Προστάτις (prostatis) is a Greek feminine singular noun that occurs once in the New Testament, towards the end of Paul’s epistle to the Romans:
“I commend to you our sister Phoebe, a deacon of the church in Cenchreae. I ask you to receive her in the Lord in a way worthy of his people and to give her any help she may need from you, for she has been the προστάτις of many people, including me.” (Romans 16:1-2, NIV 2010; Greek inserted)
The noun derives from the verb προΐστημι (proïstēmi) meaning “to preside over,” so in its most literal sense, a προστάτις is a woman set over others. In Koine usage and in Romans 16:2, a προστάτις was a female patron or benefactor. However, a number of English translations have obscured the force of this word, translating it as “helper” (NIV 1984, ASV, NASB, NKJV, RSV, NLT) or “succourer” (KJV). Some of these translators may have sincerely been in error, but others were probably acting out of a bias against influential women in the church.
In recent years, a few translations have sought to remedy this problem, correctly translating προστάτις as “benefactor” or “patron” (NIV 2010, ESV, TNIV, NRSV, HCSB), but most translations persist in describing Phoebe as a mere “helper.”
I selected Προστάτις as the name of this blog because I believe it embodies many of the things that I want this blog to be about. I aim to explore issues relating to church history, biblical studies, theology, and gender studies. I hope that the title is seen as aspirational rather than arrogant. Apart from being the head of a household of four (myself, my brother, and my two children), I certainly don’t preside over anything, and I’m too poor to be a serious financial sponsor of anyone or anything. My hope is that I can use this blog to be a patron of spiritual truth.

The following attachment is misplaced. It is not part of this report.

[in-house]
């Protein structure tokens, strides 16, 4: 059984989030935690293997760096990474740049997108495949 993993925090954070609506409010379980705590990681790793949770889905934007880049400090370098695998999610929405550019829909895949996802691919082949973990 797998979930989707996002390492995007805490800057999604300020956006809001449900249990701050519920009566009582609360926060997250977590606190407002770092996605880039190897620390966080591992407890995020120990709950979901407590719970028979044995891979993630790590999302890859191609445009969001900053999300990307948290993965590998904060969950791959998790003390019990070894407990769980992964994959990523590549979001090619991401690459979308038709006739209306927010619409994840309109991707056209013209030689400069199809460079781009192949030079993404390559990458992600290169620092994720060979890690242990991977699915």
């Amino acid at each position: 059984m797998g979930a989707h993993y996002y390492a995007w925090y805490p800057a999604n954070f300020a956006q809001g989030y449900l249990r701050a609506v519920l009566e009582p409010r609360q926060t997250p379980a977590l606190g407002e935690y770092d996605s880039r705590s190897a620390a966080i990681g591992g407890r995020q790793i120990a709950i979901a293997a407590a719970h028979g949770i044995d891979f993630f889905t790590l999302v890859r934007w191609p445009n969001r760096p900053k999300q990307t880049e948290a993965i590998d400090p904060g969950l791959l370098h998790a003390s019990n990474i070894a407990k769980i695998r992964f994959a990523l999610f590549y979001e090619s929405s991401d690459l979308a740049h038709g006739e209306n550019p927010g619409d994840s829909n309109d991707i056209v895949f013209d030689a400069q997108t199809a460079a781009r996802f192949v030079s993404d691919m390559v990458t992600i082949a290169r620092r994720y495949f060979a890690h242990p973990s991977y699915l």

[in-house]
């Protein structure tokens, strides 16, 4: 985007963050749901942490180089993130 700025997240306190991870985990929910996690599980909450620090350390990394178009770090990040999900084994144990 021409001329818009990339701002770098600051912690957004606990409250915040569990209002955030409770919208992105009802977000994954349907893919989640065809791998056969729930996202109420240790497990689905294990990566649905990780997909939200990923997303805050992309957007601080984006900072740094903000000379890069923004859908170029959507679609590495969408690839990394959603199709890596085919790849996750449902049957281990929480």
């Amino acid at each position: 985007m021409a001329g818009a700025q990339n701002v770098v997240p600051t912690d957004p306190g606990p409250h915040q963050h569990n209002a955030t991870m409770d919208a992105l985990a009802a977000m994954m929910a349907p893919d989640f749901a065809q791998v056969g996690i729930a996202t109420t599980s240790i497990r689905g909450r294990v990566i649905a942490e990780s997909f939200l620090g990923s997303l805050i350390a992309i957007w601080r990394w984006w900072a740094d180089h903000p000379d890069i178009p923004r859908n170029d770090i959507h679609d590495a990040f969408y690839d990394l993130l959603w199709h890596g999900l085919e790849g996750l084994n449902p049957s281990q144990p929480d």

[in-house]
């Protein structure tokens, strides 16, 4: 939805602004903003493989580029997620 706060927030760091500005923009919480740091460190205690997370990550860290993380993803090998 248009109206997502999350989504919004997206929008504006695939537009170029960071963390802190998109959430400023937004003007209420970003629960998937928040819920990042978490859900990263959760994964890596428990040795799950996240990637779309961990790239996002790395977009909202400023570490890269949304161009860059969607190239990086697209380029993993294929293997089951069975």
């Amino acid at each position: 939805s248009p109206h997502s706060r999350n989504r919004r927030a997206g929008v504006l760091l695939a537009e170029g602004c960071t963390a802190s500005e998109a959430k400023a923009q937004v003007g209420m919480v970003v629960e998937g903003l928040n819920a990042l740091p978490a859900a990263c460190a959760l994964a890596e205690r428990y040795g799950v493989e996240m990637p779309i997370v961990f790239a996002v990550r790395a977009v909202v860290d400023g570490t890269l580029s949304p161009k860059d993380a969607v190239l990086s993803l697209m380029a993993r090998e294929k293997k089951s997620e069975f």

The photo in the header is a stained glass window depicting Saint Brigid of Ireland (AD 453-524). The window is found at Saint Joseph’s Cathedral in Macon, Georgia, and the picture was taken in 2003 by an unknown photographer.
Brigid is the patron saint of infants, scholars, and travelers, among other things. An interesting seventh-century legend holds that when Bishop Mel was consecrating her as a nun, he was inspired by the Holy Spirit to ordain her as a bishop. Saint MacCaille objected to seeing a woman ordained as bishop, but Bishop Mel insisted it was the will of God. Darrell Pursiful notes, “Whatever may be made of this story as factual history, it at least suggests a tradition that, should the Holy Spirit decide to make a woman a bishop, human beings should not interfere.” 
I am not a member of a Christian tradition that venerates Saint Brigid. Yet, because of the legend of her ordination to the bishopric, because of my love for women in Christian history, and because my own first name is a variation on “Brigid,” I decided Saint Brigid would be an appropriate icon for the header.
Προστάτις is owned and maintained by Bridget Jack Jeffries, a human resources associate living in Palatine, Illinois. I hold a BA in classics from Brigham Young University with a minor in Hebrew and I am currently finishing an MA in American church history through Trinity Evangelical Divinity School. I am a member of the Evangelical Covenant Church and the mother of two, and my interviews have appeared in The Washington Post and Religion & Ethics Newsweekly.
Προστάτις was created in November of 2010.
You can e-mail me here:
I also run a blog dedicated to Mormon-Evangelical interfaith dialogue and discussion: ClobberBlog